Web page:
As noted in an earlier post, data compiled by AARP indicates the vast majority of seniors would prefer to continue living in their own homes as they age. While there are many factors to be considered, it is clearly easier to achieve this goal if we are in reasonably good health.
In a recent U.S. News article, healthcare author Heidi Godman shared a few “secrets” for aging well, which included:
Follow the basics. “Time and again studies show true benefits of not smoking, keeping weight down and keeping major health conditions like high blood pressure, heart disease or diabetes well controlled.”
Start exercising. “Exercise reduces stress levels in our bodies. It circulates oxygen to all tissues, which is good for the brain. It builds up strength, so you’re at less risk for falling and frailty. And strong muscles make our bones hurt less.” How much exercise do you need? This will vary depending upon many variables and your doctor’s recommendations. But generally-speaking, if you get out and walk regularly for three minutes when you hadn’t been walking at all, that’s a real accomplishment.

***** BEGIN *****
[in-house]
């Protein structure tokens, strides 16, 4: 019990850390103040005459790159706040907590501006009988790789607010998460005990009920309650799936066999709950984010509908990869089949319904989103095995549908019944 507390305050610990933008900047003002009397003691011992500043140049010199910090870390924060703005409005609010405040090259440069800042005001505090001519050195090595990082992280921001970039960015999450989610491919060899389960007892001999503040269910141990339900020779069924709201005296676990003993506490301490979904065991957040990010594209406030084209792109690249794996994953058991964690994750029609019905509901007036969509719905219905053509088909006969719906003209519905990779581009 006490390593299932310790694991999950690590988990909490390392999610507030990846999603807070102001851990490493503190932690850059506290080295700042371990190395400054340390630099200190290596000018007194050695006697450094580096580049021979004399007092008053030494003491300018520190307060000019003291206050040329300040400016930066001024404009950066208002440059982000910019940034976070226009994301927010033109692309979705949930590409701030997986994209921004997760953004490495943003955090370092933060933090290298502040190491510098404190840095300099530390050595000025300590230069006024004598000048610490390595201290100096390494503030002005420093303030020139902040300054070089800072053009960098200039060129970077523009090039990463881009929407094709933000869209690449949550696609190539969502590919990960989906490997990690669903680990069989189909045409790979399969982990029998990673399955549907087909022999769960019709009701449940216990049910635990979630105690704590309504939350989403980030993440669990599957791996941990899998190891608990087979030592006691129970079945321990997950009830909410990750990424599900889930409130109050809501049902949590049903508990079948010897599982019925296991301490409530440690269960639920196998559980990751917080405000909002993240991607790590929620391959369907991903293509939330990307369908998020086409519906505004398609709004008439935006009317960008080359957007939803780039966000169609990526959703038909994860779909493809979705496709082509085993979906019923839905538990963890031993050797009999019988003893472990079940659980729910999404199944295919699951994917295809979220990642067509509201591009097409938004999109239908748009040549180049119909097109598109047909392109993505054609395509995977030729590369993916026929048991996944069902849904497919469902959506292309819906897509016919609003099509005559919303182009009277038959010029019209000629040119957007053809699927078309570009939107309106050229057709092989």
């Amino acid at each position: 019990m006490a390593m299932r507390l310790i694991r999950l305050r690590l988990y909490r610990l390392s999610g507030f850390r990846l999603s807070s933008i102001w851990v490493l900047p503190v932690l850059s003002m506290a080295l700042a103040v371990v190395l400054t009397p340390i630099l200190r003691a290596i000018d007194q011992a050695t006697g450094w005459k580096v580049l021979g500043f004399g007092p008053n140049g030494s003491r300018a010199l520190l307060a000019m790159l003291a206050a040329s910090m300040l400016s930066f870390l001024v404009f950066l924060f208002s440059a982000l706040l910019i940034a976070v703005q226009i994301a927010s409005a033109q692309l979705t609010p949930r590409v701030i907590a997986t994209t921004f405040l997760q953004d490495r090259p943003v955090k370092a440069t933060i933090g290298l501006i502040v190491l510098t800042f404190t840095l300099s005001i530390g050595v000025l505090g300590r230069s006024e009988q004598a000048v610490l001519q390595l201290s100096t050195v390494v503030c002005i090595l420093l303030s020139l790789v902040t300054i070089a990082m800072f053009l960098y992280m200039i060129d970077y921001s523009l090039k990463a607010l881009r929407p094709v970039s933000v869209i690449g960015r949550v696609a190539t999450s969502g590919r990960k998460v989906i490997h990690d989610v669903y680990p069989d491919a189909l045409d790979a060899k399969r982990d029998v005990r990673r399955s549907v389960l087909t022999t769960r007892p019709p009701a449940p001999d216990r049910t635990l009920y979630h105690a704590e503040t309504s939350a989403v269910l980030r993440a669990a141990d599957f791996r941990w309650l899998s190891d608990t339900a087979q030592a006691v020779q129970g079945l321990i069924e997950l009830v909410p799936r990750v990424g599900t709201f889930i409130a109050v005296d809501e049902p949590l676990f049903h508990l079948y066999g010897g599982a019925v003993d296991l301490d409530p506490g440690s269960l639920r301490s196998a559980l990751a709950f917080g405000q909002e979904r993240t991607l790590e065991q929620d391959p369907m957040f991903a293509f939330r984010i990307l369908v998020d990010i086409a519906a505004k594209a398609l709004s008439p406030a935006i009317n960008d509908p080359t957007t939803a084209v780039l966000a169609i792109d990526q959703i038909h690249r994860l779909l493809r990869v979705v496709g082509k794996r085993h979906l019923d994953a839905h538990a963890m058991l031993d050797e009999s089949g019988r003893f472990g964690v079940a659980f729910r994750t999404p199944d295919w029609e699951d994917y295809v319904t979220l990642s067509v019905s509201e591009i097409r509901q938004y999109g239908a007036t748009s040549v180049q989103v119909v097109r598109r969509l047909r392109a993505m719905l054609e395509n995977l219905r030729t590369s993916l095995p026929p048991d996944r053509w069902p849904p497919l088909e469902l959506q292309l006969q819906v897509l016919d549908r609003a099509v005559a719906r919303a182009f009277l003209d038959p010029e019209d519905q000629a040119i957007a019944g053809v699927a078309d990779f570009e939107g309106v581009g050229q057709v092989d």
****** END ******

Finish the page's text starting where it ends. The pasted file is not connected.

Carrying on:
Socialize more. It helps fight loneliness, depression and isolation. “The number of social interactions in a day or week improves life expectancy, even in people with heart disease and colon cancer.”
Challenge your brain. We can try a new a hobby, learn another language or take a class at a local college (many universities, including Harvard and Yale, allow you to take free classes online, although you won’t receive credit. “Staying mentally active in some way staves off dementia.”
Get hearing loss checked. “Hearing impairment can lead to a decline in socialization and mental stimulation, which can have an impact on activity, which can lead to depression and isolation, which can lead to functional decline and can reduce longevity.”